Extension was a new concept for me when I started my Marine Education Fellowship in the Fall of 2021. I’d been selected to not only support environmental education efforts at the UGA Marine Education Center and Aquarium but also to support and lead an extension or outreach project as part of my fellowship. Luckily, I was able to get up to speed on the concept of extension after attending a handful of professional extension conferences and participating in numerous extension projects led by specialists at Marine Extension and Georgia Sea Grant. I can confidently define extension as the process of “bridging the gap.”

Extension specialists work to bridge gaps between entities by creating pathways and building relationships, most often between university researchers and coastal communities. The goal is to make sure science-based solutions to coastal issues is getting into the hands of those who most need it. I applied this extension lesson of “bridging the gap” to my own day-to-day tasks as a marine education fellow. Since starting my position, I’ve had two opportunities where I identified a disconnect, and used my resources to create a solution.

Educators in a classroom setting share educational activities with three individuals.

Maura (right) teaches middle school students about marine debris during an outreach event.

After four months of my fellowship, I realized coastal Georgia was a hub for marine science-related fellowships, internships, and university programs alike. Additionally, I observed that most coastal-themed conferences were catered toward youth or well-established professionals but lacked the “in-between” young professional population as a target audience. Not only was this unfortunate because of the high volume of early career programs along the coast, but because young professional audiences can have the greatest benefit from networking events.

I had identified a gap and pledged to bridge it. My solution was to host an event called Resilient Coast Social where coastal interns, fellows, and students could come together to learn, connect, and represent the group of young professionals dedicated to protecting and enhancing the Georgia coast. Networking and connection were the main focus, but I also invited professionals to share their ongoing work and provide early career guidance to attendees, including extension agents at Marine Extension and Georgia Sea Grant.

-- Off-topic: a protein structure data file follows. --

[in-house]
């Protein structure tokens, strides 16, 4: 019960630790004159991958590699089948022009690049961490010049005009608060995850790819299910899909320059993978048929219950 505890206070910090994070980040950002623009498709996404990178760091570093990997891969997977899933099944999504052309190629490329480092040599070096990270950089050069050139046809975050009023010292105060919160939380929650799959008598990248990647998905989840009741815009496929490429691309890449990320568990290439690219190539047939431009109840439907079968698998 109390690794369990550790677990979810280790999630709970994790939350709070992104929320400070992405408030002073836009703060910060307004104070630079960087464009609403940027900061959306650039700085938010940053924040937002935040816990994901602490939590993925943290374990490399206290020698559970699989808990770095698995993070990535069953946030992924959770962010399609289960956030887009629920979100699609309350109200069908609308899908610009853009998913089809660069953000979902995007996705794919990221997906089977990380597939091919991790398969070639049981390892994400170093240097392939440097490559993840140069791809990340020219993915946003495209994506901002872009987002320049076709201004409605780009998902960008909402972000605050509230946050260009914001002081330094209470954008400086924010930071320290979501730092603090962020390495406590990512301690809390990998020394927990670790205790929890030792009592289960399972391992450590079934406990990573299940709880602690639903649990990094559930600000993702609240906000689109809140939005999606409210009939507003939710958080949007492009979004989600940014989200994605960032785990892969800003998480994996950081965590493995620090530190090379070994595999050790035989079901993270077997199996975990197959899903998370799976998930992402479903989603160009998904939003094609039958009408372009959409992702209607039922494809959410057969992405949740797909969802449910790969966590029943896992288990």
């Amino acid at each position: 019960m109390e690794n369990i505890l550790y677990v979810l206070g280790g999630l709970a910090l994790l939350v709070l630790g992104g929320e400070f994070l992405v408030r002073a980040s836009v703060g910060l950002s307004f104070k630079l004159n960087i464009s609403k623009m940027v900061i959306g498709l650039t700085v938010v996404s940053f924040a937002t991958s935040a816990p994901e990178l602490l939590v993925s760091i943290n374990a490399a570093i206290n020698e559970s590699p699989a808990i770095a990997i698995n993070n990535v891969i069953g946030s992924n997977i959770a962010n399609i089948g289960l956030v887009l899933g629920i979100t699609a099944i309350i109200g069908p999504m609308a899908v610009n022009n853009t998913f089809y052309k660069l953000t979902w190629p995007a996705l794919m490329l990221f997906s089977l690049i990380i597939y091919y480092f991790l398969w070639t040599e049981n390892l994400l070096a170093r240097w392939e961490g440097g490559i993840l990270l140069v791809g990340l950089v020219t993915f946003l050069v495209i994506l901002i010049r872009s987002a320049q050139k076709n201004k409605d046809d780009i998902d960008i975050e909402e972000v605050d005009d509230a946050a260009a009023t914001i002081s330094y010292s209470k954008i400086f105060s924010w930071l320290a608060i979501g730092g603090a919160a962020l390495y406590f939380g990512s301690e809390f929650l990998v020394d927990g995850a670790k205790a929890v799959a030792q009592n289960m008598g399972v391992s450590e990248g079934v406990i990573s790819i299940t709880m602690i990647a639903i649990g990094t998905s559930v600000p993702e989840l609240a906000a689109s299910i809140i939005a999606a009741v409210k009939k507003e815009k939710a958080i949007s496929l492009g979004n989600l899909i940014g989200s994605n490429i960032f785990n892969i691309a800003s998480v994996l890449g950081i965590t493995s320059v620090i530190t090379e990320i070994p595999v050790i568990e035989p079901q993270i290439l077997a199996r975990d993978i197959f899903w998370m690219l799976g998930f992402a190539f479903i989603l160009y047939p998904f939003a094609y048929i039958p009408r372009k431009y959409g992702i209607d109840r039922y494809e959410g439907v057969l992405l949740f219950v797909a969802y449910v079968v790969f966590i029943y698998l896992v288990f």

In April 2022, 13 young professionals from various coastal organizations, including Marine Extension and Georgia Sea Grant, Georgia DNR, Sapelo Island National Estuarine Research Reserve, Skidaway Institute of Oceanography, and more, attended the Resilient Coast Social event held at the UGA Aquarium. Throughout the day, attendees participated in professional development sessions, assisted with public service opportunities, and listened to presentations from experts in the fields of fisheries sustainability and coastal resilience. They left with a stronger connection to other young professionals working in coastal programs. Building a cohort of young professionals working in coastal and ocean science can increase the success and scope of programs designed to protect the coast.

During the months leading up to the Resilient Coast Social, I was able to bridge the gap on another front at Marine Extension and Georgia Sea Grant’s Shellfish Research Lab, where I was assisting with research and outreach efforts. One of the projects researchers at the lab are working on is studying oyster restoration methods. As part of the study, 4,000 bags of recycled oyster shell needed to be filled. At first, the only people making a dent in this bagging effort were Marine Resource Specialist John Pelli and myself. Together, we could assemble about 150 bags in three hours, but I knew we needed extra hands to expedite the process.

close-up image of oyster shells in netted bags

Bags of recycled oyster shell will eventually be used to grow new oysters reefs in Georgia’s estuaries.

The solution was hosting oyster bagging events targeted to the public and Marine Extension and Georgia Sea Grant volunteers. They were invited to campus to assist with the bagging and support oyster restoration. Between two successful events, we assembled roughly 1,000 bags for the project. This was a win-win because the community was involved in the process of oyster bagging and learned about the importance of oysters to estuary health and coastal resilience.

Whether it’s bridging the gap between coastal organizations or between researchers and the public, this new skill is something I hope to bring to my next position after I wrap up my fellowship. I have learned that listening to others to identify needs and collaborating with partners to utilize resources fosters success across all extension work. This experience will certainly inform my role as an educator and leader.